Scientist, say, “we don’t know yet”. Again, you are invoking the God of the gaps, just like when Aquinas states : ” and this is wat we call God”

  53. “Excuse me, Hans can you point out where God is mentioned in this post? “
    Lessee, the very first paragraph?. 😀
    “The heavens declare the glory of God; and the firmament sheweth his handywork.” Psalm 19A (KJV).

    So you were putting your readers on the wrong foot from the onset?

  54. @Sander

    The Trinity is an example. You can substitute any essential attribute.

    That is rank nonsense. You can show that an Unmoved Mover must be purely actual, simple, timeless, omnipotent, and so on, given the argument of the First and Second Ways. These attributes just follow from the argument. It’s not as if Aquinas did not spend 100s of pages in the ‘Summa Theologica’ and in ‘Summa contra Gentiles’ setting this argument out. It simply is unbecoming that you can make such a statement without blushing.

    @Hans

    Wow. Just wow. Bob is right, Thomas admits one cannot provide a proof of the Trinity. But on the othe point, we have already admitted that scientific theories do need God as a term in their explanations but that is only because they deal in secondary causes.

    Nope, scientists don’t consider God, only believers and theologists do.
    Scientist, say, “we don’t know yet”. Again, you are invoking the God of the gaps, just like when Aquinas states : ” and this is wat we call God”

    Firstly, sorry, I inadvertently failed to include ‘not’ here, “we have already admitted that scientific theories do not need God as a term in their explanations but that is only because they deal in secondary causes”, which was implied by the reference to secondary causes that immediately followed. Secondly, no, Aquinas doesn’t invoke God as a gap at that point given that is the conclusion of the argument. That would be like saying that ‘4’ is a ‘gap’ of the sum of 2 + 2.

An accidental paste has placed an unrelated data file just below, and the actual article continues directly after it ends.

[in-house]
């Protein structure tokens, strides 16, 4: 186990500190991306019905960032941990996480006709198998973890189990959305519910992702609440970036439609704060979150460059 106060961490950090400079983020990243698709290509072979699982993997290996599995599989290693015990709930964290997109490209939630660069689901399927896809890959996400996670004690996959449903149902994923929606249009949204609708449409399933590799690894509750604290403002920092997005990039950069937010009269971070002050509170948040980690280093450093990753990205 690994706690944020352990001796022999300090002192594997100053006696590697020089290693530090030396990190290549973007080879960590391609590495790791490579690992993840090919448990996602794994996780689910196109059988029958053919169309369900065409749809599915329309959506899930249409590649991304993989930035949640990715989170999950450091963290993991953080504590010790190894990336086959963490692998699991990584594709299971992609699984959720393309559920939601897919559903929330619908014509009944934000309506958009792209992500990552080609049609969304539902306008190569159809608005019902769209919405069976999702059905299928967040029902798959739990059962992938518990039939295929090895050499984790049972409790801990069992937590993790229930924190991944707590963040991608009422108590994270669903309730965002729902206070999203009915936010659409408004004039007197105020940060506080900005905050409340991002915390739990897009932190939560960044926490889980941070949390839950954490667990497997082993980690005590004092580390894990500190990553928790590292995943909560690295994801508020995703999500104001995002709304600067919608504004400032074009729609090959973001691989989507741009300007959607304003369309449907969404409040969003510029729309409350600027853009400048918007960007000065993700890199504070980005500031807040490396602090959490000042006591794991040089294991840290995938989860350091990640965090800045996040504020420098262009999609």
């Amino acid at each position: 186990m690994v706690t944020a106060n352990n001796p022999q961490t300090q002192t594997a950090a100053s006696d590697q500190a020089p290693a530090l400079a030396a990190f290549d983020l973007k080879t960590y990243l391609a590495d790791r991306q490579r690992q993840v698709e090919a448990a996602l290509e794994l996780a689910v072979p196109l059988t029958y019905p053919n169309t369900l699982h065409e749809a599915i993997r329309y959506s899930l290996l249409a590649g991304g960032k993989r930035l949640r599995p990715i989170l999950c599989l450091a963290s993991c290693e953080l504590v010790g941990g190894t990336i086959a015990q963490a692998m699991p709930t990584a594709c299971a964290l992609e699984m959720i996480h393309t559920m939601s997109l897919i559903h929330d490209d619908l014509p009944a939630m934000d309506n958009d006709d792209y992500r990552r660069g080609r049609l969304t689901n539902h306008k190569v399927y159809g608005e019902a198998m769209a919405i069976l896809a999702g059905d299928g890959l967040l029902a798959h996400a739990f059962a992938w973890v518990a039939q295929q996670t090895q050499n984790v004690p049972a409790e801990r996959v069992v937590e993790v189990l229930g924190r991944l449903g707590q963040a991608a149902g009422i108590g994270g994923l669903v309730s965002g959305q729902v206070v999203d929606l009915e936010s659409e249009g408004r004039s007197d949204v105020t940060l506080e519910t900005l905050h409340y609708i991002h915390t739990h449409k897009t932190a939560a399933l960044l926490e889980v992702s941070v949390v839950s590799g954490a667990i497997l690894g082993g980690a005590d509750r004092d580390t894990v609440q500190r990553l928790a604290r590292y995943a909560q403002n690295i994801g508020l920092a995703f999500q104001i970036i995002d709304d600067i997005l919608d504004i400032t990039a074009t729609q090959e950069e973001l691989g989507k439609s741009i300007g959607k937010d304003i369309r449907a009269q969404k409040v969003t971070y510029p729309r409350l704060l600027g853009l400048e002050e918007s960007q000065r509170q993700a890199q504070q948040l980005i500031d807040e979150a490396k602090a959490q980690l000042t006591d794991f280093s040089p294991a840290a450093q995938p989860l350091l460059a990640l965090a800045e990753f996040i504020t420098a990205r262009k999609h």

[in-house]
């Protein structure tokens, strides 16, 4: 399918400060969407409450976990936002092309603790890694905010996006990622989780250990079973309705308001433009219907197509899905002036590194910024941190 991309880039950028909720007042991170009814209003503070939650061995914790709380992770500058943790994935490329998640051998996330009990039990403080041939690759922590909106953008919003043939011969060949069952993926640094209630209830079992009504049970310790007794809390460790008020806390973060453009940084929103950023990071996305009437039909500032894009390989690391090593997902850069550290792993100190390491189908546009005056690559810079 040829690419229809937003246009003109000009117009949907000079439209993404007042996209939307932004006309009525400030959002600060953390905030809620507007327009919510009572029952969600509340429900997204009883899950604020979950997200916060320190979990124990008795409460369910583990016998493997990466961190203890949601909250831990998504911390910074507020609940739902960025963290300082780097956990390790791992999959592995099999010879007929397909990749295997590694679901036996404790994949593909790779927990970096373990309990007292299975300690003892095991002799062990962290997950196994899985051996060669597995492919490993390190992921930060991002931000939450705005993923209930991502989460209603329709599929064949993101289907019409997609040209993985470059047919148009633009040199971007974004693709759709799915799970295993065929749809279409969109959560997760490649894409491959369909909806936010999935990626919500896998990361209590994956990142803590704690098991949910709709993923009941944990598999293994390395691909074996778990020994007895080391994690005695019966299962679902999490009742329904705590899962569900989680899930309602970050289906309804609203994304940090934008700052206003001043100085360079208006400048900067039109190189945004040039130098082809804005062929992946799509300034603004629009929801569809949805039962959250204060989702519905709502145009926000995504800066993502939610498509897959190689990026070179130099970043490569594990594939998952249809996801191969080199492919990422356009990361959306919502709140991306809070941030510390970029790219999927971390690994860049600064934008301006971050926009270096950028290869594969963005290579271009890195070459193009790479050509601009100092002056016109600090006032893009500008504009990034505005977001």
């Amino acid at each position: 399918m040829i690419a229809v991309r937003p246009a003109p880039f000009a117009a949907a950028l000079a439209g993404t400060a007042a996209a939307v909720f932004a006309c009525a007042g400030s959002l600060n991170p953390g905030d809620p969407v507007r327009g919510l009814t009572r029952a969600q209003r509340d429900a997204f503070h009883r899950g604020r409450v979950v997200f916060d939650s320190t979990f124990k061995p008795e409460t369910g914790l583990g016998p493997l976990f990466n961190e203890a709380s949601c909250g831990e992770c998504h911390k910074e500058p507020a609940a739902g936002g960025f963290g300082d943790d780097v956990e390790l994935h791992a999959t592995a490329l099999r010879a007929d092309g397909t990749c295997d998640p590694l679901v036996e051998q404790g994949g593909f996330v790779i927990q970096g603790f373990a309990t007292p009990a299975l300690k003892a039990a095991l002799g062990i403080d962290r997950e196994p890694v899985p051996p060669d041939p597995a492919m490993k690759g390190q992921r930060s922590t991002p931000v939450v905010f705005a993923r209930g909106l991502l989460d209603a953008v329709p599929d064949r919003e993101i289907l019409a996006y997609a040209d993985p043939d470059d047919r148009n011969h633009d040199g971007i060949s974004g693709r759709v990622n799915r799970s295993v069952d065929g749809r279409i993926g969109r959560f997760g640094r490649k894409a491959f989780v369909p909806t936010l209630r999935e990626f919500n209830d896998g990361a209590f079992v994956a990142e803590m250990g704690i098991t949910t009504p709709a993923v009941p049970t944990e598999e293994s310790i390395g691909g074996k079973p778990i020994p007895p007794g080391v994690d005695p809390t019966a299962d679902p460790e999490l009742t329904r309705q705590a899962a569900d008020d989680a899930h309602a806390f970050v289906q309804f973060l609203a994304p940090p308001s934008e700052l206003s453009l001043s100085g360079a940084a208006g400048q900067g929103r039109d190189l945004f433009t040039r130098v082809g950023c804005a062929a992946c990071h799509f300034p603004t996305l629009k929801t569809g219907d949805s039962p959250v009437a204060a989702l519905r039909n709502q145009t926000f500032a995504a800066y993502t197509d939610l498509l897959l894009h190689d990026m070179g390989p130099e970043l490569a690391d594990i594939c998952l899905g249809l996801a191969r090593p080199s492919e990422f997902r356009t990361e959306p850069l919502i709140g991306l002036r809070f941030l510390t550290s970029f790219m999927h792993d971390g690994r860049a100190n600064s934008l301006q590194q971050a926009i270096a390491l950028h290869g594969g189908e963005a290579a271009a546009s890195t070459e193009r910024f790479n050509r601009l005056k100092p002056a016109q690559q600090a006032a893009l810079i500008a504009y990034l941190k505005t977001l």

55. Sander van der Wal

    July 17, 2014 at 4:00 am

    @dover_beach

    But if none of that 100-page proof or the concepts used in the proof is needed to create proper working scientific theories, then Science doesn’t need God.

    This gives you two situations:

    1) A scientific theory is using the same concepts as Thomas, but axiomatic, instead of being based on proving propositions on top of lower-level axioms.

    2) A scientific theory is using incompatible concepts, so either the scientific theory is true, Thomas is true, or both are false, and they cannot be both true as in 1). Substitution of Thomas is fine.

    Apparently philosophers all assume 1) is true, with the option that you can replace Thomas.

    Scientist assume 2) to be the case, and may the best theory win.

  56. “’Excuse me, Hans can you point out where God is mentioned in this post? “
    Lessee, the very first paragraph?. 😀
    “The heavens declare the glory of God; and the firmament sheweth his handywork.” Psalm 19A (KJV).

    So you were putting your readers on the wrong foot from the onset?”
    Hans, you should know that when I put a quote at the beginning, as is my habit in posts, it’s to provoke thought. There’s a quote from Hawking also at the beginning that disagrees with the notion of a creator. Which of these are you going to take as what’s to be said in the post? You’re cherry-picking and being contentious to brush away the fact that criticizing something that wasn’t said in the post proper. Let’s try to understand rather than debate.

  57. But if none of that 100-page proof or the concepts used in the proof is needed to create proper working scientific theories, then Science doesn’t need God.

    And neither I, nor Bob K, nor YOS, nor Briggs, is saying that working scientific theories need God anymore than cookery requires chemistry.

    This gives you two situations:

    1) A scientific theory is using the same concepts as Thomas, but axiomatic, instead of being based on proving propositions on top of lower-level axioms.

    2) A scientific theory is using incompatible concepts, so either the scientific theory is true, Thomas is true, or both are false, and they cannot be both true as in 1). Substitution of Thomas is fine.

    Not at all. You’re asserting that either philosophy and science are the same, or they mutually exclude the other. These are not the only alternatives. In fact, scientific theories can be true along with Thomas’s Five Ways since the latter is not concerned with secondary causes.